And this article is also not about defending myself. My position has always been clear; a Saudi woman needs to be assured of the basic rights to her humanity and for her to be treated on an equal footing under the law. She must be able to access all the resources that will allow her to explore her full potential, to use her mind, to be prepared for motherhood and for entering the labor force. A just Islamic society allows women to create such a dignified life and the opportunity for full participation in making decisions that affect her and her society. More importantly, Islam does not punish her for her gender. Anything that does not fulfill that is flawed. Finding and implementing the exact laws and mechanism to achieve this is difficult for, as they say, the devil is in the details. But, I digress.
This article is NOT about the abstract Saudi woman, her circumstances, her past or her future. It is NOT written to verify facts, emphasize faith or curry favor.
The article, quite simply, is about taking personal responsibility in our daily lives, in our own circle of influence in the way we deal with women. I am shifting today’s focus from what the government or organizations should be doing to improve women’s lives to what each one of us should be doing.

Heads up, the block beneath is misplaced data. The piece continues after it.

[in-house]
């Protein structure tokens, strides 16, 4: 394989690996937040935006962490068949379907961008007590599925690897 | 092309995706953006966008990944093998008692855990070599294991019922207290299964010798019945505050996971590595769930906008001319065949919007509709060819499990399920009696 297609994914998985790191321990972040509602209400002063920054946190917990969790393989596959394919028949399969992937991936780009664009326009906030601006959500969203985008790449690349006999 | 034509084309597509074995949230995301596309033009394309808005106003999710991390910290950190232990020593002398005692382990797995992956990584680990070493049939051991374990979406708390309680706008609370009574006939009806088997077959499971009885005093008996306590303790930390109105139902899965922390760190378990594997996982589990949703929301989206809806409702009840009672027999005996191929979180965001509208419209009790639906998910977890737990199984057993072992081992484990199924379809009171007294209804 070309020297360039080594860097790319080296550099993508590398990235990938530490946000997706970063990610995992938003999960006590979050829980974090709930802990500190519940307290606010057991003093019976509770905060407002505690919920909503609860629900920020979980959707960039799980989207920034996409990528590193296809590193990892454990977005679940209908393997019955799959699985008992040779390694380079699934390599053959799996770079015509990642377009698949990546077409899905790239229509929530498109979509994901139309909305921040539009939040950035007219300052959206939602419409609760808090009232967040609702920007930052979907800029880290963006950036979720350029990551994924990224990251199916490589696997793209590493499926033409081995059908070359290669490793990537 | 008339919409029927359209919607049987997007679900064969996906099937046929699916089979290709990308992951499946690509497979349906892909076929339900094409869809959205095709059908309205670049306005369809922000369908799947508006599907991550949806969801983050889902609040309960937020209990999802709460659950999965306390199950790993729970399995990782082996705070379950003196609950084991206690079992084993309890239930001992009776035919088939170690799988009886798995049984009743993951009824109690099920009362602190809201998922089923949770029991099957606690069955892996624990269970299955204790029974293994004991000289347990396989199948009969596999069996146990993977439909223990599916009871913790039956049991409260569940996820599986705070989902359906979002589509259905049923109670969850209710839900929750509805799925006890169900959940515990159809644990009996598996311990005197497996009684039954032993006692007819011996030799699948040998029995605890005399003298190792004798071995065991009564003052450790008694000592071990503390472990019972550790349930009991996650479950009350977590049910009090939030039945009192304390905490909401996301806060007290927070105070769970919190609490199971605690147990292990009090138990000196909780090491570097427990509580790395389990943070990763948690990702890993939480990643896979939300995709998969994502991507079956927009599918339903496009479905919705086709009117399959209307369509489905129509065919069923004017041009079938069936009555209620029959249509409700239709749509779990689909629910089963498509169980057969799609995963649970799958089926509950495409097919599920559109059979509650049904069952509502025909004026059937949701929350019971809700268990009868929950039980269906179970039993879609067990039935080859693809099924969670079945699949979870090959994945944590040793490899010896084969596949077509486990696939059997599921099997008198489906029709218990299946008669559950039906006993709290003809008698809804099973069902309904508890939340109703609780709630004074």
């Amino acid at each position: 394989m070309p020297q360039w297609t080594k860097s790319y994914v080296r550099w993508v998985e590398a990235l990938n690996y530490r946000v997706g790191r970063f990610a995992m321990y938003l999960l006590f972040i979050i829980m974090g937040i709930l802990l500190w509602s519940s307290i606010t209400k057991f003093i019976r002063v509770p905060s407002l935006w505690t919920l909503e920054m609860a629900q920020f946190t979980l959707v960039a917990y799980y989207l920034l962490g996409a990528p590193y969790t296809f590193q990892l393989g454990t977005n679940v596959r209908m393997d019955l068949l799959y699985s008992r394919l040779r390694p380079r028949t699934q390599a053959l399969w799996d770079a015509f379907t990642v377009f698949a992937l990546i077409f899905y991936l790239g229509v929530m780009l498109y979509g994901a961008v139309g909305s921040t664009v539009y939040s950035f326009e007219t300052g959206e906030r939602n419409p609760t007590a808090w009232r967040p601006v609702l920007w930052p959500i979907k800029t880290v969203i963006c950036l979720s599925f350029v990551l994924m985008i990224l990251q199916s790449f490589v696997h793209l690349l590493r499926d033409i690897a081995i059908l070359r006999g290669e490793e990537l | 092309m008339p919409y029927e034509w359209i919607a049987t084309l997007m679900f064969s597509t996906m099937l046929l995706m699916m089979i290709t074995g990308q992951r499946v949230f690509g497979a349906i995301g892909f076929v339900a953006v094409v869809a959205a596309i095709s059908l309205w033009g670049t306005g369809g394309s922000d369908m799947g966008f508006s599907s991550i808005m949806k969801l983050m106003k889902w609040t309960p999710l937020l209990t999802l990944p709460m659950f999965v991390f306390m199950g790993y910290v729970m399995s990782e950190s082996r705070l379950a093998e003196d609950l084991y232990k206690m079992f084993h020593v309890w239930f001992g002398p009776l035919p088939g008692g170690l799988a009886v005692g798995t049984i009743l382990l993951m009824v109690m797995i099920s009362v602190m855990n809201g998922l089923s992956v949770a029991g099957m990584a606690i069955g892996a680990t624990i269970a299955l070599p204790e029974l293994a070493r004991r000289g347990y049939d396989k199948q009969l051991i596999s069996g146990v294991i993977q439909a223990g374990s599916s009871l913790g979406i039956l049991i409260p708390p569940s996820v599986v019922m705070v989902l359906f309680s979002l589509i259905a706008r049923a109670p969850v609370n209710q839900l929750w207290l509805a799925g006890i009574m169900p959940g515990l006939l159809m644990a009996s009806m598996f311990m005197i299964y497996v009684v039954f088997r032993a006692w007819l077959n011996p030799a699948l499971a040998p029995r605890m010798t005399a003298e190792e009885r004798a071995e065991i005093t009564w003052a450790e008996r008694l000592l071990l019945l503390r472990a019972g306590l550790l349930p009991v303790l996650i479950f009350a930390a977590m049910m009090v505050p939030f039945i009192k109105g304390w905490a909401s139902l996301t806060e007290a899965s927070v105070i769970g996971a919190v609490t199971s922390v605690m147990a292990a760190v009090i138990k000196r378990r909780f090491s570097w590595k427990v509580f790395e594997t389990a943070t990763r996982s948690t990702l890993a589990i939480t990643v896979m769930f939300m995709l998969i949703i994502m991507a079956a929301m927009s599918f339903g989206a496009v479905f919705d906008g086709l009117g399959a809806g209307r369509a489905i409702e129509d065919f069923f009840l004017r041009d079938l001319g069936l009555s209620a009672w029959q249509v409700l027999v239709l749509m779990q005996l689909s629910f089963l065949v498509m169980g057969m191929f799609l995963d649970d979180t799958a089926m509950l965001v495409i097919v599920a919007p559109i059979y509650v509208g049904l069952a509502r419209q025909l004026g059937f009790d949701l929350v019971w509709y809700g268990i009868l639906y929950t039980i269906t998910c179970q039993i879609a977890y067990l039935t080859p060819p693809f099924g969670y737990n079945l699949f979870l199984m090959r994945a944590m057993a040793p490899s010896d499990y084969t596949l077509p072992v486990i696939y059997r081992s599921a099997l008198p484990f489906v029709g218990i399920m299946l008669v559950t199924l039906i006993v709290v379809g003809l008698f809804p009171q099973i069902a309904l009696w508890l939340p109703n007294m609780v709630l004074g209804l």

Personal responsibility means that you will no longer wait for the debates on women’s rights to be settled, for society to change or for someone to do something.
Personal responsibility means realizing that the someone is you and that the something is whatever you personally can do. Today. On your own. In your own life. In your own sphere of influence.
What can you do to set a woman on the path to a better life, the path to success, the path to realizing her potential? The girls and women in our families, in our homes, in our villages, in our schools, in our offices, in our cities. A woman or girl you know.
The actions can range from simply finding a young woman who needs encouragement to taking on a full mentorship role. Positive reinforcement is a wonderful tool for helping people become more successful and more confident in whatever they do. Mentorship can help a woman access opportunities that would not normally be available to her.